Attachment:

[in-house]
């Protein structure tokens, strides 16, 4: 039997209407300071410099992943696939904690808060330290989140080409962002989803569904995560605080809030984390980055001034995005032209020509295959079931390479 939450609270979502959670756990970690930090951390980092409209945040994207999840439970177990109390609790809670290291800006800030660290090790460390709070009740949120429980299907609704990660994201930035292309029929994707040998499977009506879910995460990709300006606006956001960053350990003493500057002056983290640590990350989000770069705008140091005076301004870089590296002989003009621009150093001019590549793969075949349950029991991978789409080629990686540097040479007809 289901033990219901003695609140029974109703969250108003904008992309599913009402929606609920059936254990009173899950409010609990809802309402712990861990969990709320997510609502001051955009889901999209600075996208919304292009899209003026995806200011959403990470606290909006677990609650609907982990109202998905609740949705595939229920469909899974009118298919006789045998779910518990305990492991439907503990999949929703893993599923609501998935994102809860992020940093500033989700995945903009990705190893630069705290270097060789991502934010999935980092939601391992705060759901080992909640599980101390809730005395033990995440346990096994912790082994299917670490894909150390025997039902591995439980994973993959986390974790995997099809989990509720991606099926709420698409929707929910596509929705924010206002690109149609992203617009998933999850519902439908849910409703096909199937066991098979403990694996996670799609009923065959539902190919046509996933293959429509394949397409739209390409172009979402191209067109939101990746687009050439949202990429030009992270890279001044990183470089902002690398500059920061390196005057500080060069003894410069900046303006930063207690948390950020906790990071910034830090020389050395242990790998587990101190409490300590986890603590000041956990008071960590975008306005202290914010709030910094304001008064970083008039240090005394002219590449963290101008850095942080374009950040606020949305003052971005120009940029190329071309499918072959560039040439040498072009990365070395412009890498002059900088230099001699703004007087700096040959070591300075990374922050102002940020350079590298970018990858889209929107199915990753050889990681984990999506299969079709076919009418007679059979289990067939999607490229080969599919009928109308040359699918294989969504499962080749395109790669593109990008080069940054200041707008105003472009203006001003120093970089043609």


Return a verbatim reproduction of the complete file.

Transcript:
[in-house]
């Protein structure tokens, strides 16, 4: 039997209407300071410099992943696939904690808060330290989140080409962002989803569904995560605080809030984390980055001034995005032209020509295959079931390479 939450609270979502959670756990970690930090951390980092409209945040994207999840439970177990109390609790809670290291800006800030660290090790460390709070009740949120429980299907609704990660994201930035292309029929994707040998499977009506879910995460990709300006606006956001960053350990003493500057002056983290640590990350989000770069705008140091005076301004870089590296002989003009621009150093001019590549793969075949349950029991991978789409080629990686540097040479007809 289901033990219901003695609140029974109703969250108003904008992309599913009402929606609920059936254990009173899950409010609990809802309402712990861990969990709320997510609502001051955009889901999209600075996208919304292009899209003026995806200011959403990470606290909006677990609650609907982990109202998905609740949705595939229920469909899974009118298919006789045998779910518990305990492991439907503990999949929703893993599923609501998935994102809860992020940093500033989700995945903009990705190893630069705290270097060789991502934010999935980092939601391992705060759901080992909640599980101390809730005395033990995440346990096994912790082994299917670490894909150390025997039902591995439980994973993959986390974790995997099809989990509720991606099926709420698409929707929910596509929705924010206002690109149609992203617009998933999850519902439908849910409703096909199937066991098979403990694996996670799609009923065959539902190919046509996933293959429509394949397409739209390409172009979402191209067109939101990746687009050439949202990429030009992270890279001044990183470089902002690398500059920061390196005057500080060069003894410069900046303006930063207690948390950020906790990071910034830090020389050395242990790998587990101190409490300590986890603590000041956990008071960590975008306005202290914010709030910094304001008064970083008039240090005394002219590449963290101008850095942080374009950040606020949305003052971005120009940029190329071309499918072959560039040439040498072009990365070395412009890498002059900088230099001699703004007087700096040959070591300075990374922050102002940020350079590298970018990858889209929107199915990753050889990681984990999506299969079709076919009418007679059979289990067939999607490229080969599919009928109308040359699918294989969504499962080749395109790669593109990008080069940054200041707008105003472009203006001003120093970089043609």